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DG #50 preview: Is virtual reality the future of travel?

The 50th issue of Delayed Gratification features an article by Duncan Craig about the rapid development of virtual travel and how it might help combat carbon emissions from the global tourism industry. Inga Marsden talks to Duncan about the prospect of seeing the world without leaving your living room

Inga: What inspired you to write this piece?
Duncan: I was struck by how travel is facing such huge challenges at the moment – it’s unprecedented since the dawn of mass tourism. You’ve got over-tourism, economic turbulence, global instability and, probably the biggest one, the climate emergency. All of this is happening just as virtual experiences are reaching new heights of sophistication and fidelity. VR is moving away from being the preserve of gamers to something that’s more universally appealing. It’s intriguing that VR travel could ultimately replace real travel, and that was the basis for the piece, a deep dive into a question that’s as much an ethical one as it is practical.

IM: What was your most memorable experience researching this article?
DC: Definitely visiting Amsterdam and the studio of Better Than Life, where a trio of young developers have created the Kayak VR: Mirage. It’s arguably the most realistic virtual travel experience yet created and I got to properly road test it. It took me to Antarctica. I am a kayaker in real life and have actually kayaked in Antarctica before. I found it superb, incredibly realistic right down to things like the wonderful turquoise luminosity of the icebergs, and the wildlife interacting with you. Even the peculiar viscosity of the water when you’re paddling through it because it’s part ice and part sea – to capture something as obscure as that is seriously impressive.

IM: Do you predict that VR travel will catch on in the future?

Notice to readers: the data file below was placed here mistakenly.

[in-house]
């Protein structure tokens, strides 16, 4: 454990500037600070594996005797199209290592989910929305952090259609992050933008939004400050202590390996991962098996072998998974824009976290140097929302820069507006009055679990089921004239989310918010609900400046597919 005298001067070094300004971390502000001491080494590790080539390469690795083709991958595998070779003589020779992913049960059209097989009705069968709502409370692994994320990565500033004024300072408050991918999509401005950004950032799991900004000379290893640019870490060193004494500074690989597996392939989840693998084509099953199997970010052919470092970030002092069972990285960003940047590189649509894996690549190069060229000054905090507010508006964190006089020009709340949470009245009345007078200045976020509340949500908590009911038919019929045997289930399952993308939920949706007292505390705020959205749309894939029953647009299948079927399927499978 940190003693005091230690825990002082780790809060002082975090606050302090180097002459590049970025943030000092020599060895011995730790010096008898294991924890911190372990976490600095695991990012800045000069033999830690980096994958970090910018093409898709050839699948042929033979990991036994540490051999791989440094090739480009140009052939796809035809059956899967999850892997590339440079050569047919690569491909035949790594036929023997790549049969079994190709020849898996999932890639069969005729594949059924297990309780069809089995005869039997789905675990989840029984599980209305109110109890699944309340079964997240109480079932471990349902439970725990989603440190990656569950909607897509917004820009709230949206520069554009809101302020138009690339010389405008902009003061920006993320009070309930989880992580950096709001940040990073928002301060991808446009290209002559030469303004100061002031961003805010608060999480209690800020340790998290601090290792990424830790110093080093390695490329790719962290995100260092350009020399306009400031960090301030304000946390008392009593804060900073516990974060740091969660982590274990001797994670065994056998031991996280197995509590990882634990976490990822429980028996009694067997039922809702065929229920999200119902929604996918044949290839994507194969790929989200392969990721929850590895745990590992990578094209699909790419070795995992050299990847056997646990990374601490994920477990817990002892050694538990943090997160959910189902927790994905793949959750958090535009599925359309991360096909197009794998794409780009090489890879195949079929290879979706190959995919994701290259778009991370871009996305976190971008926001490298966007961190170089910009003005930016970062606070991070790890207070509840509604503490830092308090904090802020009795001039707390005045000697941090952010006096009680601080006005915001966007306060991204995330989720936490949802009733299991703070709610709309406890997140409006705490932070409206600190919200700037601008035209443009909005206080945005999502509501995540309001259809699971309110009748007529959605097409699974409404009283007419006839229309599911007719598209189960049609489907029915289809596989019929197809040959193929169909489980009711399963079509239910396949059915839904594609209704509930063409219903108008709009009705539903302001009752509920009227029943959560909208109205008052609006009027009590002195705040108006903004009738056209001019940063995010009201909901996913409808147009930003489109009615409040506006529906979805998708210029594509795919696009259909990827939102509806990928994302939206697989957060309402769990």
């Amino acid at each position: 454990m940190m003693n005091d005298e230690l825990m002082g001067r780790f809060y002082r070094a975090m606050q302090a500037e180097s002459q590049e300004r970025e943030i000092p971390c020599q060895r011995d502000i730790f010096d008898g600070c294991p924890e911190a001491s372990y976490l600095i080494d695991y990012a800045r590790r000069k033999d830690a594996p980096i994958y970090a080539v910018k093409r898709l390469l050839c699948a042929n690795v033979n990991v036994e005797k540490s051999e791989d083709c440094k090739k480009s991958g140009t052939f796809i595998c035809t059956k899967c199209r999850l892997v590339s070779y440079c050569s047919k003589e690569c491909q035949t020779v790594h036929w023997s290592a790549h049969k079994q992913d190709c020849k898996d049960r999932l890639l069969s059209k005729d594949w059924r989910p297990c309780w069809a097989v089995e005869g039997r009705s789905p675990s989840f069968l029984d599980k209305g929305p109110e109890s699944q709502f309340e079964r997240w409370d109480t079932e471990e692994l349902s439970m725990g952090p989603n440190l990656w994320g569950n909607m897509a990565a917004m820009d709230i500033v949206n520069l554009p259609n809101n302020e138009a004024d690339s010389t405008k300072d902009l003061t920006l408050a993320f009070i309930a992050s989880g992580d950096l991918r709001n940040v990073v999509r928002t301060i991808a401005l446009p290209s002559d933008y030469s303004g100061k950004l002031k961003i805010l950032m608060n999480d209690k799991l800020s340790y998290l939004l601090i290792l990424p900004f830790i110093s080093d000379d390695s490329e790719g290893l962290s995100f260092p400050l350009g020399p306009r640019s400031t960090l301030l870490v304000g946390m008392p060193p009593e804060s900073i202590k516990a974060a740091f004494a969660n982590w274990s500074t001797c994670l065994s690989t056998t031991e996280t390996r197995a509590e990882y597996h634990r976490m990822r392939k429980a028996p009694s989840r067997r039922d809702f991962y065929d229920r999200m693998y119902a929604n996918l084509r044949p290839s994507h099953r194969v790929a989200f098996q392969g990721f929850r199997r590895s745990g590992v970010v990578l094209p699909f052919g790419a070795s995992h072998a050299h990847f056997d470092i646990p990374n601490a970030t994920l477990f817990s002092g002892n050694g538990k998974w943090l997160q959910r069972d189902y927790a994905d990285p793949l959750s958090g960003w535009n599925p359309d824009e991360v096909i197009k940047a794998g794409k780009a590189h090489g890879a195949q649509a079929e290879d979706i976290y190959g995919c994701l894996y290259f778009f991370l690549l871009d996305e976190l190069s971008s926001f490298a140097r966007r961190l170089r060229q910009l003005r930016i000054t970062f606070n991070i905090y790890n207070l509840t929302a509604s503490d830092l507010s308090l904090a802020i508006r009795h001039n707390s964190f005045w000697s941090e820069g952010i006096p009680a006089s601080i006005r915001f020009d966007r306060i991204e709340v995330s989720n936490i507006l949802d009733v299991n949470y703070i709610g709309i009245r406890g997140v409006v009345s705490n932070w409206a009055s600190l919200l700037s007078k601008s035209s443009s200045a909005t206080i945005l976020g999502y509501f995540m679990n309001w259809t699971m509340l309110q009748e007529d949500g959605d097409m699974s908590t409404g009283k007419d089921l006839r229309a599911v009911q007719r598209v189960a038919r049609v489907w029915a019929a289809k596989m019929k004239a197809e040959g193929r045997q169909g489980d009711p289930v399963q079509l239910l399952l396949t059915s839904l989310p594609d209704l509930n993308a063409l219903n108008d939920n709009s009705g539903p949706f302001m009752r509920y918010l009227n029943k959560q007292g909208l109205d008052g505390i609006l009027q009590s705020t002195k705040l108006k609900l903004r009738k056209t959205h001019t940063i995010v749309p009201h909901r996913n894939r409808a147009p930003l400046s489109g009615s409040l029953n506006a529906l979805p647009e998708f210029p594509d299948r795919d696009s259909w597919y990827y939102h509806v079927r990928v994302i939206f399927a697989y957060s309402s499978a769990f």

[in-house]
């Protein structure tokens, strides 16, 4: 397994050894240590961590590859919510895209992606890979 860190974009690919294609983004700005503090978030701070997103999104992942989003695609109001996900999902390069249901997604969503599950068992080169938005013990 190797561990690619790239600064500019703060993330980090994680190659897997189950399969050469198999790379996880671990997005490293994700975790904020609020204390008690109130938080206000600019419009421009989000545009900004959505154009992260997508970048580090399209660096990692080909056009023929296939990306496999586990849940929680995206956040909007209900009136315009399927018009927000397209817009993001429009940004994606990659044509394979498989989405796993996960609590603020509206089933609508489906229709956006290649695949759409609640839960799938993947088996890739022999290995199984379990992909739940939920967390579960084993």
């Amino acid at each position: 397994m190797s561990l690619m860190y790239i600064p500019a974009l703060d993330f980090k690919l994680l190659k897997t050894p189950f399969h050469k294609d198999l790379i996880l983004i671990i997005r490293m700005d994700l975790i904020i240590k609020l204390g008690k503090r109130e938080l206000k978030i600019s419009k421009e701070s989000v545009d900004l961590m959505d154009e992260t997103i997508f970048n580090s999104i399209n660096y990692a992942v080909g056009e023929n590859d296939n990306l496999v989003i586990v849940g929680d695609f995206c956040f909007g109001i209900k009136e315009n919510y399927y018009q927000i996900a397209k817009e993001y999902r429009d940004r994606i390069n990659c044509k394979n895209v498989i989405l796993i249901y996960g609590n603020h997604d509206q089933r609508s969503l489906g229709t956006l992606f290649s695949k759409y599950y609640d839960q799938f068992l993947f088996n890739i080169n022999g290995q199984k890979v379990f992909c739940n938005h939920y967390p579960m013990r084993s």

DC: I’m surprised to say yes. I think that technology is advancing so rapidly now and it’s been turbocharged by the pandemic, which saw a sudden necessity, rather than desirability, of virtual experiences. If the price point starts to make sense to the average budget, then given the universality of interest in travel I can definitely see it catching on. Also, we are moving far away from frictionless travel these days – you’ll hear nothing but complaints about costs, queues and cancellations. I can see people in the not too distant future balancing actual travel with virtual travel, particularly as the hardware gets smaller and less intrusive.

IM: Do you have any reservations about VR travel?
DC: The main one is that the travel industry employs millions of people, and supports tens of millions more. Anything that erodes that source of employment would obviously have huge repercussions. I think in many cases developing nations would feel the effect the most, given that many of them are dependent on tourism. In the best case scenario, virtual travel could act as a preserver, where profits may be ploughed back into preserving those sites in perpetuity. At fragile sites you would be reducing the footfall because they’re being rendered virtually for people to enjoy. But there is obviously a big flipside and you can well envisage a sort of unfettered digital colonisation, where companies with no vested interest in the destination itself could be exploiting those places in a virtual sense.

IM: Do you think you and your travel writer colleagues will regularly be writing articles about virtual destinations in ten years time?
DC: Travel journalism goes where travellers go and it’s our job to be in the vanguard, writing about new developments and trends and making sense of them. As headsets, olfactory devices, omnidirectional treadmills and the wearable haptics that enable you to feel heat or rainfall or wind on your skin evolve, they will need reviewing and analysing in a journalistic sense. I think the challenge is going to be the sheer number of destinations available and how fast they’re going to evolve and multiply. The real world, however vast, is a finite entity with a set number of destinations, but our imaginations fuelled by AI offer infinite permutations. I wonder if we’re going to have many tailor-made places, where we are offered highly personalised utopias or, depending where one sits on this whole question, dystopias.

You can read the full feature by Duncan Craig in issue 50 of Delayed Gratification, available from our online shop here.

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